President Marci’s comments submitted to the State System of Higher Education in response to a stated plan to eliminate the Recreation Management curriculum in a newly consolidated PASSHE system.
On behalf of the Pennsylvania Parks and Forests Foundation, the non-profit partner to our state parks and forests, I am writing to express concern over the proposed elimination of critical recreation and tourism majors as part of the integration process.
The Foundation’s mission is to steward our 121 state parks and 20 forests. We do this by working alongside of the trained professionals that manage these public lands. Our state colleges and universities provide a critical pool of candidates to fill these important positions.
Access to the outdoors proved to be a critical element of public health during the pandemic – not just physical health, but mental and emotional health as well. People reconnected to family and friends and took to the trails and waterways, the picnic areas and playgrounds to lower stress, reduce screen time, and improve their overall health.
While the visitation numbers during the pandemic were phenomenal, these same benefits are enjoyed by millions annually (our state parks average a 40 million visitors each year). In fact, when surveyed reducing stress is often the #1 reason people give for spending time in the outdoors. Furthermore, in a 2018 Lion Poll, 65% of those surveyed believed access to the outdoors was an essential part of the health care system.
And the need only grows as we expand access to areas closer to home and to underserved communities.
Our parks and forests—dare I say our communities and economies—depend on well trained park and recreation professionals. Access to the outdoors creates livable communities, which makes Pennsylvania an attractive place to live and work. Visitors to our state parks and forests support local economies. In fact, consumer spending on outdoor recreation supports over 219,000 jobs and brings in tax revenue of more than $1.9 billion, according to a survey done by the Outdoor Recreation Industry. We rank fifth in the nation in terms of consumer spending.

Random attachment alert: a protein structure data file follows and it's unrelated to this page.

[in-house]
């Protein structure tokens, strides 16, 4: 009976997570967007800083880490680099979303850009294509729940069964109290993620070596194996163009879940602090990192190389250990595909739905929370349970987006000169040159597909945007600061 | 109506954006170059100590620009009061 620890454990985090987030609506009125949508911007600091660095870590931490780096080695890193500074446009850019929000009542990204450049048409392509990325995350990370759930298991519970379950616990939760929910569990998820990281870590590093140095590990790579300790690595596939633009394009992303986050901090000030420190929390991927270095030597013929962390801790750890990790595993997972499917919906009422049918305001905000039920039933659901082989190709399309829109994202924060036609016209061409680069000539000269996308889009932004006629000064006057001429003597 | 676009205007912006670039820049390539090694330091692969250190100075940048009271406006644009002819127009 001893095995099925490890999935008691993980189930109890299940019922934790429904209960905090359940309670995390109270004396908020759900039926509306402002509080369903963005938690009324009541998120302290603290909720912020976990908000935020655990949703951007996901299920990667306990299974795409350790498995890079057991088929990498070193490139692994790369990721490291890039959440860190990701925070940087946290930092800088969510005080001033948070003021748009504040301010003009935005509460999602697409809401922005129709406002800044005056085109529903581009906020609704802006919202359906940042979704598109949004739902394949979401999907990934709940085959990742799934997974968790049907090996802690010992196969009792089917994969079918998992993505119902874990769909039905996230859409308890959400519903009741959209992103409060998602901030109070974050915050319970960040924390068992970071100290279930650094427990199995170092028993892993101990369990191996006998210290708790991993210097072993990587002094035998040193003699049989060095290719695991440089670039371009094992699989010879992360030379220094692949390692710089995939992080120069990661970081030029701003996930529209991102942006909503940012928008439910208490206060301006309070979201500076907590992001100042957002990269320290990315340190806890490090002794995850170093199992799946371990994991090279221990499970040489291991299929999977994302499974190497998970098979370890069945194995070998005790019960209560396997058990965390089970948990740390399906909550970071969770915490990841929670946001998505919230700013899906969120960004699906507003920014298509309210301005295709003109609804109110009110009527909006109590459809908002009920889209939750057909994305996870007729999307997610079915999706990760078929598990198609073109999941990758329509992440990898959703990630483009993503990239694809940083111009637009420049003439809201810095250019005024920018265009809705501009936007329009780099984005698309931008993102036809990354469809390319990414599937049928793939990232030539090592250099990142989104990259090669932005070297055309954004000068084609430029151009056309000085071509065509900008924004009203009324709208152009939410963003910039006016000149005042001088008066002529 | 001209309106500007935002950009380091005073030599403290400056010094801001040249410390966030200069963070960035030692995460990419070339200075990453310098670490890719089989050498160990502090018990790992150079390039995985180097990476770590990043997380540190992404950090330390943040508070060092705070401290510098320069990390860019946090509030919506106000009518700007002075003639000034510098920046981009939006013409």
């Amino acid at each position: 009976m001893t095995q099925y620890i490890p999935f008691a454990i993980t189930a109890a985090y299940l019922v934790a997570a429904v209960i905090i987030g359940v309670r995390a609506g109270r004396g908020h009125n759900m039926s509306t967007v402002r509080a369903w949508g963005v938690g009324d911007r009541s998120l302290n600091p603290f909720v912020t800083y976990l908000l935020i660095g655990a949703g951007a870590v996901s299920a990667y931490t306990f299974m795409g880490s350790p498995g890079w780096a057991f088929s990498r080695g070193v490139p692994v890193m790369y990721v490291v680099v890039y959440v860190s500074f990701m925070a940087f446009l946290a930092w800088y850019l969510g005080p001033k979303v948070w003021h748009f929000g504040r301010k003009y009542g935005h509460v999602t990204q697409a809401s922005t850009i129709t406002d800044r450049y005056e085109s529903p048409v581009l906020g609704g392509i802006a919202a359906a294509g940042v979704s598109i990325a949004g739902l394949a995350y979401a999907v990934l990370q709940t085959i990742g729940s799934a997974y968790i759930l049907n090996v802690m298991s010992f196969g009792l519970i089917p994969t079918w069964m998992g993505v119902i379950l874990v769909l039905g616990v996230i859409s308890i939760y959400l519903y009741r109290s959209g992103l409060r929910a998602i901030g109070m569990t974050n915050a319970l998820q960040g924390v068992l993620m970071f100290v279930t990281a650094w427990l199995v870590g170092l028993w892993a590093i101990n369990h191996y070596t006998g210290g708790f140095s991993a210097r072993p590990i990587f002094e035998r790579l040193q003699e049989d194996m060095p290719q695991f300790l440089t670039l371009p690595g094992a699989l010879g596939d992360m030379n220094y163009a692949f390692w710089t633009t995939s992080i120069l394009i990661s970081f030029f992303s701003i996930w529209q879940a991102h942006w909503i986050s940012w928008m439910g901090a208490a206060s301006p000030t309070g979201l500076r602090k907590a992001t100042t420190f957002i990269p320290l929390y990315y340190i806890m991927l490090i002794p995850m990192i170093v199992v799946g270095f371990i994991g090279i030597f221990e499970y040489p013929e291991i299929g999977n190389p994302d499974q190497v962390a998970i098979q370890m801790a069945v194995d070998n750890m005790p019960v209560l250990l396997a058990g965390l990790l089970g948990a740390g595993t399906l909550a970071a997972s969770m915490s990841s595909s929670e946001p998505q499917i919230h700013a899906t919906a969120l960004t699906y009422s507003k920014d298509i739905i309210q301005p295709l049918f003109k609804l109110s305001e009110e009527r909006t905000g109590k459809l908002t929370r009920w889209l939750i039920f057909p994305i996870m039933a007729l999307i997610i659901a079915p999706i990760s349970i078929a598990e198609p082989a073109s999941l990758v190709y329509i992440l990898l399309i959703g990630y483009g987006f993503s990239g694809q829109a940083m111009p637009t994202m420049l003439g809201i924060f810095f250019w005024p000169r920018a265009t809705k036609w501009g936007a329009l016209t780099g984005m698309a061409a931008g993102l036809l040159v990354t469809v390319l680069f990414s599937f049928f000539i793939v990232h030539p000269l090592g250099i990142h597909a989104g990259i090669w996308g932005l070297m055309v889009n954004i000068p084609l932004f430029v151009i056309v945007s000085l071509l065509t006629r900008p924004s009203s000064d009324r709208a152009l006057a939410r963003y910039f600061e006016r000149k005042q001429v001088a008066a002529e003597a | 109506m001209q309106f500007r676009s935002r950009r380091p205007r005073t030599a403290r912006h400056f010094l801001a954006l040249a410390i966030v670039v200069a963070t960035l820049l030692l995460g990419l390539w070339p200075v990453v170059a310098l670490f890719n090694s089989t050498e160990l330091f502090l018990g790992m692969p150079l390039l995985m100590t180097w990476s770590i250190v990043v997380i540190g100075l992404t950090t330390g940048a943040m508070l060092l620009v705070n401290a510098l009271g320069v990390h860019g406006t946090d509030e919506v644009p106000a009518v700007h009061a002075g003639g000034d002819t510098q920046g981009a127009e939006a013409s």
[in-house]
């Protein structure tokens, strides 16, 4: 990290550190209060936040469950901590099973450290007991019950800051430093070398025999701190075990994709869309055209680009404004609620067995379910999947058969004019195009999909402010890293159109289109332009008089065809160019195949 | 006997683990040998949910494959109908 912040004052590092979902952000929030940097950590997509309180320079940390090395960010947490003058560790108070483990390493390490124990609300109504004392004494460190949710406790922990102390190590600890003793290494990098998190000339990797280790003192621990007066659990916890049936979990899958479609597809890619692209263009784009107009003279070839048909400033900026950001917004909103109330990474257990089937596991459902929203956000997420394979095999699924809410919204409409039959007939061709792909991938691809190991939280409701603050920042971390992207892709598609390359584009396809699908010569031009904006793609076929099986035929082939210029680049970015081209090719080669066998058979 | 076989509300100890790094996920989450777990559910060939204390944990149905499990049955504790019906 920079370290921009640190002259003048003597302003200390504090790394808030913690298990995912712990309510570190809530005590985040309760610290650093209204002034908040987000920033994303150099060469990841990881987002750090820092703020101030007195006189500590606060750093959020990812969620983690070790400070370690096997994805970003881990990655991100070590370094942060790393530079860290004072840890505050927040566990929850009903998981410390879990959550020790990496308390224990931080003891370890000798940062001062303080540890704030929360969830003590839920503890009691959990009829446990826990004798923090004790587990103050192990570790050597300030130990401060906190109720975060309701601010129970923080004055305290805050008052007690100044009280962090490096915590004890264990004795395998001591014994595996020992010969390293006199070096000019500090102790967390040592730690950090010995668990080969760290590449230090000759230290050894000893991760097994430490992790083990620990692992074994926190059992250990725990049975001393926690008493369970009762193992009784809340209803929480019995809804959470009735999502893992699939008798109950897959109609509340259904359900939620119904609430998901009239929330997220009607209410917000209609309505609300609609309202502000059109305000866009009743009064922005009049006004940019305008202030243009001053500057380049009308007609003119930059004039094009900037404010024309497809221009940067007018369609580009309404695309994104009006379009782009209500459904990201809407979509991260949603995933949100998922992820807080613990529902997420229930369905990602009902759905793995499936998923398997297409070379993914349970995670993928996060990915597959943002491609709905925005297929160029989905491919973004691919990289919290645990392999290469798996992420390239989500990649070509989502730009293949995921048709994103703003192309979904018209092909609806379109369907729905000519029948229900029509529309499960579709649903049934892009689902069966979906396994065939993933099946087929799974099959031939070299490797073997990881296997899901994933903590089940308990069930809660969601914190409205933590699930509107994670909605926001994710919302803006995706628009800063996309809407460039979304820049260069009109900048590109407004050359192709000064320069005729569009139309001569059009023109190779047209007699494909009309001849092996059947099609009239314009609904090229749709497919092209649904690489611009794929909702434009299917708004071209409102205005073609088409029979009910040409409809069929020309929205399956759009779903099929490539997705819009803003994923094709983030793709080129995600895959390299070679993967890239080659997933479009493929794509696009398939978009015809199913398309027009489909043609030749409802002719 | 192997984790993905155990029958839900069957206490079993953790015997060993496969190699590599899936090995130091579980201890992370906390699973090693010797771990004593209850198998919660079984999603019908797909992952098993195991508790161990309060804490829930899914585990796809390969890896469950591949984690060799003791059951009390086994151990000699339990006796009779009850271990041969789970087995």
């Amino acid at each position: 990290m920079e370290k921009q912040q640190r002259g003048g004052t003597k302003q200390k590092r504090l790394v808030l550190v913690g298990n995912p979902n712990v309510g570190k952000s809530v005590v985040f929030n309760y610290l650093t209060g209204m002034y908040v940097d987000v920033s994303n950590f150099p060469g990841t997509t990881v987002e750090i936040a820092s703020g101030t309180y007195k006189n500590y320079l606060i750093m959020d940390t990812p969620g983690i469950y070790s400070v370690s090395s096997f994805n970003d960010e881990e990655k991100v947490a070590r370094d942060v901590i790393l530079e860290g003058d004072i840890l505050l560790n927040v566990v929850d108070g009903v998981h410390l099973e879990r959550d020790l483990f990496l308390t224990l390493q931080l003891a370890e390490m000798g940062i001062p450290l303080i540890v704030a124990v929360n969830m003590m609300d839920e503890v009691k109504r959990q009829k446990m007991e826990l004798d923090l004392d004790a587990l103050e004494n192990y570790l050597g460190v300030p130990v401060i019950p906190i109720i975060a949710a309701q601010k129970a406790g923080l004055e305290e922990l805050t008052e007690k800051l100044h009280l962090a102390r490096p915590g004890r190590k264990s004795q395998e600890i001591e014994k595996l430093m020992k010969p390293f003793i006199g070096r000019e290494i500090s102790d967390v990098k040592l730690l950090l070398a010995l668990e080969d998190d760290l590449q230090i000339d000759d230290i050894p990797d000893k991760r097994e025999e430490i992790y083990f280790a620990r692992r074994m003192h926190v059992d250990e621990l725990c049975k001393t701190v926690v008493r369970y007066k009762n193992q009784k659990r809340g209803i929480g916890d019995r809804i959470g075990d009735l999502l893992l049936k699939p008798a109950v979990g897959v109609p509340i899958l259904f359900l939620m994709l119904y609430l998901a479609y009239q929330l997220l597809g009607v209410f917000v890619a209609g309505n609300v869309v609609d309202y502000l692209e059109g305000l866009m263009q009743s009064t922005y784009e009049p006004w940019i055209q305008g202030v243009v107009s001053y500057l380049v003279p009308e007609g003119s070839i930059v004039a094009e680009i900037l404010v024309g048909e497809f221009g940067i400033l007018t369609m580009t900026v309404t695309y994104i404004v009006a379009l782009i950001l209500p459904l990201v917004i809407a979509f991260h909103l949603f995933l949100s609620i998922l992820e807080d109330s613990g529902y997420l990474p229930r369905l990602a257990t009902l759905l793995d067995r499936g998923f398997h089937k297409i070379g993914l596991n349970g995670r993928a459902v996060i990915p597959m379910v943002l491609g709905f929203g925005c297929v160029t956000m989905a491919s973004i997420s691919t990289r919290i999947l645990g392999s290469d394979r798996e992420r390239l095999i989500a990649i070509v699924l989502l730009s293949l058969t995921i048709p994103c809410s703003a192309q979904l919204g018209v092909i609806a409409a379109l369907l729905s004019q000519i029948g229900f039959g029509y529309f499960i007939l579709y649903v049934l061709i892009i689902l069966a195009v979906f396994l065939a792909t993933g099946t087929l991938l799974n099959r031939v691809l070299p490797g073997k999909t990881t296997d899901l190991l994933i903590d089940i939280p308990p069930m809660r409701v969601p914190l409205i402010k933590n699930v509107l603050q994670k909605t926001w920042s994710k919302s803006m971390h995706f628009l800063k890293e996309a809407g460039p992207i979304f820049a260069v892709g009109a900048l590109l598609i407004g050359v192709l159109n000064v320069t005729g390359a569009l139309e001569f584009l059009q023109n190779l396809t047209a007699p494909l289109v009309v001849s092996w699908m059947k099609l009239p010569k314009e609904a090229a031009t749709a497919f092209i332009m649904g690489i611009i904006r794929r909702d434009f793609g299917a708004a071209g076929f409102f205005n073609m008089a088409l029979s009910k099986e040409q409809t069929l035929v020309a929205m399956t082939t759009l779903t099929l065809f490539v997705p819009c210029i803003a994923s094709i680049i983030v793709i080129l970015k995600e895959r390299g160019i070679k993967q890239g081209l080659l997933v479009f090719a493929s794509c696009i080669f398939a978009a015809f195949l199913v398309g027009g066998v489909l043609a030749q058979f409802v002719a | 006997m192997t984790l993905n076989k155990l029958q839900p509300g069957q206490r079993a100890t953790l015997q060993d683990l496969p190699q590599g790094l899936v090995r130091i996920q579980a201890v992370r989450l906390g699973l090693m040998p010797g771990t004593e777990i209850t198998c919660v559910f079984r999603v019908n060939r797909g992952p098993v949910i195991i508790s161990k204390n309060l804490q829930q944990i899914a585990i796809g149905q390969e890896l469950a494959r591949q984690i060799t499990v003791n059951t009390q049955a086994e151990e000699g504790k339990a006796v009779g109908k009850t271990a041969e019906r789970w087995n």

Yet as part of the integration plan, Tourism and Recreation programs at Lock Haven University and California University of Pennsylvania stand to be eliminated. The academic programs in Recreation Management at LHU and CA-PA have a long history of preparing excellent practitioners and valued employees in the field.
I write today expressing concern that this move will have adverse impacts on the very professionals we need to manage our community and state parks, as well as those professionals that keep us safe, rangers. Eliminating these plans eliminates a key route of entry into the profession. Eliminating them not only undercuts the foundation of the profession, but stands to impact the health of our residents and the recreation economy.
Without trained professionals how do we run our state parks?
Without trained professionals, who staffs our community parks?
Without access to recreation, how do the 56% of Pennsylvanians (pre-COVID #) gain access to health?
Eliminating this degree major puts us at risk for not having the trained professionals to meet the growing demands.
On behalf of the Pennsylvania Parks and Forests Foundation, I respectfully urge the reinstatement of the Recreation Management (BS) program to the total program array recommended in the new university.
Marci Mowery, President
Pennsylvania Parks and Forests Foundation